I haven’t written anything much since the pandemic began. I haven’t read much, either. Even before that thick blanket of anxiety muffled my creative impulses, though, I could feel my desire to make things waning. It’s pathetic, but true: I peaked in college. In the years after graduation I’ve noticed a steady decline in anything I could call artistic, skills atrophying as I focused on moving, cobbling a career together, getting married. Sinking into the suburbs, comfortable, quiet.
It pisses me off.
This year I have goal: visit every museum in Austin, and write about the experience through a series of personal essays I’m calling “Museum Piece.” The title is a play on words: there’s the obvious connotation, and the idea that this is about me in my 30’s, irrelevant, looking backward and trying to understand a former identity. My old self and myself but older; both of us relics in different ways.
I still love words, the beautiful puzzle of their layered meanings, the rhythm of language when it’s assembled with skill. That’s what got me into writing in the first place. I’m good at words, or I used to be, before I got more focused on my day job than my writing. Before I got sick, and the robust vocabulary I’d lovingly cultivated since I started to speak began to erode, leaving me reaching for a word mid-sentence and finding nothing, a gray, fuzzy silence where a word should be.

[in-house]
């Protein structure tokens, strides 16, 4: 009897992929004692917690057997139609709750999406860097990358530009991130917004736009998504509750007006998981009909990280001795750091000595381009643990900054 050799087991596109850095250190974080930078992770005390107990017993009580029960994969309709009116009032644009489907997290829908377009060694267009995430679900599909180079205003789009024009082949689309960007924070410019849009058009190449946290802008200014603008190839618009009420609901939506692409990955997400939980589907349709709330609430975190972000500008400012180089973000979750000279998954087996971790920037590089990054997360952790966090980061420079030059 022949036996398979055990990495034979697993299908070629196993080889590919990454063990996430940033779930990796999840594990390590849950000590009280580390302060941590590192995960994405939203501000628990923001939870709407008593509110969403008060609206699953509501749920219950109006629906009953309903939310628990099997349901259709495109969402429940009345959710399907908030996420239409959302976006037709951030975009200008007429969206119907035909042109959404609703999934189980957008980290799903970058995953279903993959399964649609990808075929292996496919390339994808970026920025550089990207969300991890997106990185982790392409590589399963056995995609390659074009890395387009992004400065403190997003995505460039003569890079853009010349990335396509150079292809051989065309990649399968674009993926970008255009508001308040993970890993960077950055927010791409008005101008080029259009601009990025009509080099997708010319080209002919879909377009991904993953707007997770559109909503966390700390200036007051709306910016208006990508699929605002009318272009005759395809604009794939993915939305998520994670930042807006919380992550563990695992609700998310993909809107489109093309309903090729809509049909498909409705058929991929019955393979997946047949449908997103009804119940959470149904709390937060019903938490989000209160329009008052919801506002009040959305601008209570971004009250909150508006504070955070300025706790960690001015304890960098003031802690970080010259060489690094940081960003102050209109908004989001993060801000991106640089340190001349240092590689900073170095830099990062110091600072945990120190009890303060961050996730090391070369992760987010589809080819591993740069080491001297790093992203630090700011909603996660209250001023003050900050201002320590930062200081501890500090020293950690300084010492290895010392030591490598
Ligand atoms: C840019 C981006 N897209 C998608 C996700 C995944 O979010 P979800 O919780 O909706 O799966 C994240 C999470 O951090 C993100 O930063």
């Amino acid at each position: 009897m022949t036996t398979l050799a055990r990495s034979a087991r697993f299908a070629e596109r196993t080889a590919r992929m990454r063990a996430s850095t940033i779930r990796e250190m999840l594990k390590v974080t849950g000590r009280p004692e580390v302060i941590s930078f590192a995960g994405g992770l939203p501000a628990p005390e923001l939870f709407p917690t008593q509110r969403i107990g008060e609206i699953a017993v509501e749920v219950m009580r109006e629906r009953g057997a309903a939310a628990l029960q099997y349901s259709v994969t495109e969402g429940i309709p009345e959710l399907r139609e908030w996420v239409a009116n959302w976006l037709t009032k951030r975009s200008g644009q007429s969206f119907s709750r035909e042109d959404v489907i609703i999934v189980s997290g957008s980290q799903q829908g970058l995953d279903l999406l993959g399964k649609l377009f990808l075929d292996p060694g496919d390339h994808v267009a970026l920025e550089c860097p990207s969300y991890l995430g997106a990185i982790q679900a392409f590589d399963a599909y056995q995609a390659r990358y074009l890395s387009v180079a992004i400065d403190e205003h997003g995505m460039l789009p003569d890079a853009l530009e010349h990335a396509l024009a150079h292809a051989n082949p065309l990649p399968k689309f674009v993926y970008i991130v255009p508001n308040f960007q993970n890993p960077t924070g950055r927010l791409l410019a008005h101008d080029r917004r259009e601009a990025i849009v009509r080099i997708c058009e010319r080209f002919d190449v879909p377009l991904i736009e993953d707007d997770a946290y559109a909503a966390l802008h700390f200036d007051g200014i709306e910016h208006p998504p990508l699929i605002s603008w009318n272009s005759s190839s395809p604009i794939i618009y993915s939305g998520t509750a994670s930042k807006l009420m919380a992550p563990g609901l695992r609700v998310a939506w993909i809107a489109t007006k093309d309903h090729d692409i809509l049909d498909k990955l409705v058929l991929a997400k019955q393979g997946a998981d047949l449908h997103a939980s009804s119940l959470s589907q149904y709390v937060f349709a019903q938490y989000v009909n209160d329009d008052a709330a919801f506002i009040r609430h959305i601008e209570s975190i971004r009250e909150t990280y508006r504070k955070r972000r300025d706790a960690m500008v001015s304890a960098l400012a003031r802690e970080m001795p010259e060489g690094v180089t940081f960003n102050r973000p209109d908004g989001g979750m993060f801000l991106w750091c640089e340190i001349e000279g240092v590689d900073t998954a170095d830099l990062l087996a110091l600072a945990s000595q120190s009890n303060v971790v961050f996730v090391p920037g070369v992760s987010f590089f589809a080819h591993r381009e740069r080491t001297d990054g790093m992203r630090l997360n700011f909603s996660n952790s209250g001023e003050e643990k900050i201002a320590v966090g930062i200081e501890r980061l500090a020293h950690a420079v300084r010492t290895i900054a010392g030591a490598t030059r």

Take “essay,” for example: the roots of the word mean “to try.” And trying, as I constantly forget, is worthy in itself, even if I don’t meet my goals. I’ll try to visit all of these museums. I’ll try to share how it makes me feel. I’ll flail my hands at my husband during a conversation, pushing past a litany of unrelated words until I grasp the one I’m looking for, furious and elated all at once.
If you want to follow this project, you can use the Museum Piece tag to see the posts grouped together. I may also put together an RSS feed or attempt a newsletter for these pieces, depending on how ambitious I get.